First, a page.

Honors Carolina senior Natalie Deuitch spent one summer living in an alternative medicine clinic in India and another in a UNC biology lab, where she studied how two proteins interact to cause sporadic colon cancer.
The native of Boone is pursuing majors in biology and food studies, and an interdisciplinary honors minor in medicine, literature and culture — a minor just in its third year.
Last year, Deuitch was diagnosed with Celiac disease, so for her food studies thesis she is examining not only the biology of that disease, but its personal and societal implications.
“My brain is in a lot of different places,” Deuitch said, laughing. “I do very scientific research in the lab, but it’s cool to see how I think about things differently because of a literature background.”
When Deuitch traveled to Hyderabad to study ayurveda, a traditional Indian healing and wellness system, she wanted to find out how the treatment works on a biological scale. But, as she revealed in a post-experience essay, she found out so much more.
“The knowledge and all of the connections I made with patients and doctors have given me the insight to ask more questions about medicine, culture and healing in real life,” she wrote.
Both experiences, the Burch Fellowship in India and the William W. and Ida W. Taylor Honors Mentored Research Fellowship (under the guidance of biology professor Mark Peifer), were made possible by private support. Deuitch is interested in pursuing a career in public health or research.
This fall, Carolina will launch a new master’s curriculum in literature, medicine and culture. Faculty across the UNC School of Medicine and the College of Arts and Sciences have been working on the development of the master’s for about seven years, and the undergraduate minor provided an opportunity to introduce students to the field.
Medicine, literature and culture are sometimes collectively referred to in the academy as medical humanities. Courses encourage students to examine medicine not only as a “scientific enterprise” but as a cultural practice embedded in changing ideas about disease, doctor-patient relationships and medical ethics.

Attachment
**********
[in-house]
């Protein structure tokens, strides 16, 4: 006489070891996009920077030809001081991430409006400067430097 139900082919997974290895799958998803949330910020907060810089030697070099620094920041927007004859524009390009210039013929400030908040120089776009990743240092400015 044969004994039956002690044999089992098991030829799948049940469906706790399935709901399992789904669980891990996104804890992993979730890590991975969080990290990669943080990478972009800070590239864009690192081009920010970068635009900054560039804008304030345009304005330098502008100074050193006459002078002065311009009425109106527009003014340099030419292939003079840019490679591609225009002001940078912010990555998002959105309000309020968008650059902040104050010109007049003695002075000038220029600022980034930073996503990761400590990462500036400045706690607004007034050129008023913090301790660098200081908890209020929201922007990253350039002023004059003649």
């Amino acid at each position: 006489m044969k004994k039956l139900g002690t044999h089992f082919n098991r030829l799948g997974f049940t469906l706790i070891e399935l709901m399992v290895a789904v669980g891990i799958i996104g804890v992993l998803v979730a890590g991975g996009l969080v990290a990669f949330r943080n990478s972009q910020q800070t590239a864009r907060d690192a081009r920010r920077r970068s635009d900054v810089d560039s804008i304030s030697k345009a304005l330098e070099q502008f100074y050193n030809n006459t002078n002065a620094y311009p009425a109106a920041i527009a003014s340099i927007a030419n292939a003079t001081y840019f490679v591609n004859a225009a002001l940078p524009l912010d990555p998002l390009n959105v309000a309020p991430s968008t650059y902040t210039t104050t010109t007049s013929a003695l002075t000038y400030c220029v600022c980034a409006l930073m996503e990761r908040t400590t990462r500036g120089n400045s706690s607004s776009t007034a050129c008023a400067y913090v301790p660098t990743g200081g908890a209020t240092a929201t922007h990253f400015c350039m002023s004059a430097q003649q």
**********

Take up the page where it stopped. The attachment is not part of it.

“Medical humanities creates in students both an intellectual and an emotional capacity to recognize essential issues for the medical profession and to read texts they may not encounter elsewhere,” said Michele Rivkin-Fish, an associate professor in the department of anthropology, which has offered a medical anthropology minor for about 20 years. “They may be studying the body and its physiology and anatomy … but the human, social, cultural and spiritual [dimensions] are all a part of how you deal with a medical condition.”
Studying diseases in far-flung locales
Sophomore Kendall Flanigan of Atlanta is majoring in English and is on the pre-medicine track. She is also pursuing the minor in medicine, literature and culture. She spent last summer on a Burch Field Research Science Seminar in London taking companion courses focused on infectious disease. UNC professor Ann Matthysse taught the biology course, and Union College professor Andelys Wood taught the literature course.
Students pored over a map created by physician John Snow, who documented an 1854 cholera outbreak, and followed it to its geographic source. They learned about the plague, then visited the Museum of London to see artifacts such as beak-like cones containing incense that people wore to try to treat the disease.
Flanigan is interested in medical school, but also in possibly pursuing a graduate degree in medical humanities at King’s College London — one of UNC’s global partners — between her undergraduate and medical careers.
Sophomore Allie Polk envisions a career in public health. The Nashville, Tenn., native is not officially pursuing the minor, but she says a first-year seminar on “Doctors and Patients” taught by associate professor of English Jane Thrailkill is “her favorite class so far at Carolina.” The Office for Undergraduate Research provided funds for a Graduate Research Consultant to work with students in the class. (Thrailkill has also taught the gateway course to the minor.)